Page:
How am I going to do this? How can I one single teacher make a difference? Step 1: bring back the joy - reverse that vacuum, go back to doing what I do best, teaching! After all nobody knows our class better than me and my TA. We spend more time with our pupils during the term than our own families. We know what they can do, what they need to do next, how they learn, what they are good at and what they need more help with, what makes them laugh and what worries them. No manner of targets, assessments, 'outstanding' lessons will do more for them than we can. We will ensure that each of them 'attains' and makes 'progress' and we can do it with our eyes shut. We will go back to laughing together, singing, reading for pleasure, painting, creating and having fun because I truly, truly believe this is how they will learn the best. They will progress with the things we measure but more importantly will progress with those we don't. They will become more rounded citizens, be more resilient, caring, have self respect and work as a team......

Step 2: be a teaching Yoda - I will do this by doing my job the way I know works. I will continually evolve, I will reflect on my practice and I will be the experienced, passionate teacher I have always been without apologising or feeling that somehow my experience is something to be ashamed of rather than something to be valued. Albert Einstein once said 
'The true sign of intelligence is not knowledge but imagination.'

Step 3: I will try to get other teachers to join me in fighting the good fight! We need to go into our classrooms, close the door and go what we do best! Teach!! We need to stick our fingers in our ears and hum quietly every time someone slags us off or tries to drag us down with more and more burdens. Let's be pro active not reactive let's remember why we do what we do. For the pupils not for the statisticians, the politicians, or in fact the parents but for our pupils! 

I hope you will join me and Remember 
Let's be careful out there!!!! 

Friday, 18 October 2013

Mad Maths Day

Today was Mad Maths Day at our school. As maths co-ordinator I had orgainsed the day with the intention of showing the children who do not particularly enjoy maths that maths can be not only useful but also great fun. Those children who love maths would obviously thoroughly enjoy the day anyway.

I  had planned it before the summer holidays thankfully, which meant I could just look forward to the day along with the rest of the staff. Each class was given a set of suggested activities including murder mystery maths, maths in art, outdoor maths, code breaking etc. However, the staff were free to come up with their own ideas too.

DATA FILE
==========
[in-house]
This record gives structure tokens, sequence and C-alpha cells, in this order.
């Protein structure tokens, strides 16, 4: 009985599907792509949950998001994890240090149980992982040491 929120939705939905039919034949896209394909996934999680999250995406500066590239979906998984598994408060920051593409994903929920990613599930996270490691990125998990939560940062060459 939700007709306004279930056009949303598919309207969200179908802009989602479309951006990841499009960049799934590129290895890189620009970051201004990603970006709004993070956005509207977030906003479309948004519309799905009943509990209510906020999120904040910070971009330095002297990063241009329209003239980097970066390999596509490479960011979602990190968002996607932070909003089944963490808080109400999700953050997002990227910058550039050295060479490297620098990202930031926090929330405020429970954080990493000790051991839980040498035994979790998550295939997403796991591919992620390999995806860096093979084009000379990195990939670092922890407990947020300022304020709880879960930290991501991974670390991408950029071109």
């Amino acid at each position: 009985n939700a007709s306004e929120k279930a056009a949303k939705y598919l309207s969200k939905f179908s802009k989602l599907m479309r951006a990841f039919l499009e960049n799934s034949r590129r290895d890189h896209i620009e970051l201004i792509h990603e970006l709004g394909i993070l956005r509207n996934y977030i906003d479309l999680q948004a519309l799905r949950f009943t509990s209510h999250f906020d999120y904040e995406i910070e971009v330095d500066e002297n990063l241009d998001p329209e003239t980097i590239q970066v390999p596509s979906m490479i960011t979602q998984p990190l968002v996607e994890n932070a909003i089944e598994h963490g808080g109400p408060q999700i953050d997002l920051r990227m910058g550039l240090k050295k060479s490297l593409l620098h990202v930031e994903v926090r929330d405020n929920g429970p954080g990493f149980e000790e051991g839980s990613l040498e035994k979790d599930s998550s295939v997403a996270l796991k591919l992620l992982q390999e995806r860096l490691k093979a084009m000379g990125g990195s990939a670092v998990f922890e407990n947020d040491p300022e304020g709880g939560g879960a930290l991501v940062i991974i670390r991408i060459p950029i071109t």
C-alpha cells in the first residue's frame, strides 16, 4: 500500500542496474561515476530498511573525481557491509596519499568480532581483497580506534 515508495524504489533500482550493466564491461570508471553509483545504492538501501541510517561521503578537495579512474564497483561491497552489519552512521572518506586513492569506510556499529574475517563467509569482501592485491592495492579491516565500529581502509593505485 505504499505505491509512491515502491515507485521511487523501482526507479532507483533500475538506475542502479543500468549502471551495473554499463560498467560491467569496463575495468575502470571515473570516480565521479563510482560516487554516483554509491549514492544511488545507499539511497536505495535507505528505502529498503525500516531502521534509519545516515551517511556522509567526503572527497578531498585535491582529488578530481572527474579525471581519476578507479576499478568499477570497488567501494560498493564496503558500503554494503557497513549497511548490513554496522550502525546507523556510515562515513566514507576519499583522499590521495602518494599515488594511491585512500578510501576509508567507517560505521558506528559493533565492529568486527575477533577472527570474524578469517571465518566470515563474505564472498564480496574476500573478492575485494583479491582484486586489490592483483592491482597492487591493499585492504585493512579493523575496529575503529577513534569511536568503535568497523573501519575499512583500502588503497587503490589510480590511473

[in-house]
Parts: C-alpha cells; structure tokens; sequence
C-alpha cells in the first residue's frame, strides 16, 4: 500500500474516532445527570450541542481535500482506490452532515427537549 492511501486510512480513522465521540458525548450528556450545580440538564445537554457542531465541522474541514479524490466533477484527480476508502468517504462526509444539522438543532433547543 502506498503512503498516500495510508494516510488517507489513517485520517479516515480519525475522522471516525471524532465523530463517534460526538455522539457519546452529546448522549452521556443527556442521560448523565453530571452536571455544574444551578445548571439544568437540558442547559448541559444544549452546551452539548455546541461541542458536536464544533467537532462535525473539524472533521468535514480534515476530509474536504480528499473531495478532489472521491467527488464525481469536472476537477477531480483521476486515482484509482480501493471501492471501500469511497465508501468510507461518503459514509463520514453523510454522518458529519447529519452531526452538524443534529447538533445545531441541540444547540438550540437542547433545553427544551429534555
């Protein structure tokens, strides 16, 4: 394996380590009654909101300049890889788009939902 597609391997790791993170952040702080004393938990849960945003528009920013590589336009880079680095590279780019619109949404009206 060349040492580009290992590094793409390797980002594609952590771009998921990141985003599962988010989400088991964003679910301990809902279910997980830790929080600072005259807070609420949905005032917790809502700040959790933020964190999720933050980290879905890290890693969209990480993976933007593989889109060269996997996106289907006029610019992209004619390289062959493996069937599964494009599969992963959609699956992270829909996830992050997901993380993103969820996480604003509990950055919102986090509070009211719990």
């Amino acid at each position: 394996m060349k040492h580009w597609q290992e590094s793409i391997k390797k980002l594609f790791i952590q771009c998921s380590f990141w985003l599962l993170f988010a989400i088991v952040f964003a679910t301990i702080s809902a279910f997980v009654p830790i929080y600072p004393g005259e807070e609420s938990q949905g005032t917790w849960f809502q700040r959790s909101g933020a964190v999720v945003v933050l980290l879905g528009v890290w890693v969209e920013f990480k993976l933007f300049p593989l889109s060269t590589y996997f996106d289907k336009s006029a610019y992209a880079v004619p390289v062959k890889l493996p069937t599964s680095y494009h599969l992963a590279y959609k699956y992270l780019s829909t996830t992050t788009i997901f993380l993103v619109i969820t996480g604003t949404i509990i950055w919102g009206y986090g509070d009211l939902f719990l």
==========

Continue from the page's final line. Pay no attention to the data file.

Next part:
The day appears to have been a great success, judging by the feedback from pupils and staff. There was a real buzz around the school which was a real welcome on the last day of half term. In line with my own personal vow for the year I feel it really brought the joy back into my class and hopefully into some other classes too.

In year 2 we have made 2d monsters, played maths games on, made 2d shapes in groups of 4 - 6 with our bodies and finally became code breakers writing a secret code to our adult at home with the help of our year 6s. Obviously I am EXHAUSTED!!!! But I have to say probably the happiest I have been all half term and that's not just because half term beckons.

As a previous KS2 teacher I have to say I have a new found respect for KS1 staff. They never and I mean never sit down!! They, or should I now say we, hear our name at least 75 times a day, are constantly covered in paint, glue and snot! My head echoes with Mrs Kenny, Mrs Kenny all day long. Don't get me wrong KS1 does have its benefits I'm just too exhausted to remember what they are!

Monday, 14 October 2013

Bringing Back The Joy Day One!

Those that follow my Twitter account and previous blogs will know about my recent pledge to bring back the joy to teaching as I feel that whilst children are happy and relaxed they are more receptive to learning.  It is all to easy I feel to get bogged down by scores, sats and constant talk of levelling and progress. Now don't get me wrong my main aim for all of my children is to see them make progress but I do feel they are more likely to do this is if they are relaxed and we are all having fun. So today was day one of my pledge to bring back the joy which I feel for many reasons has been lacking.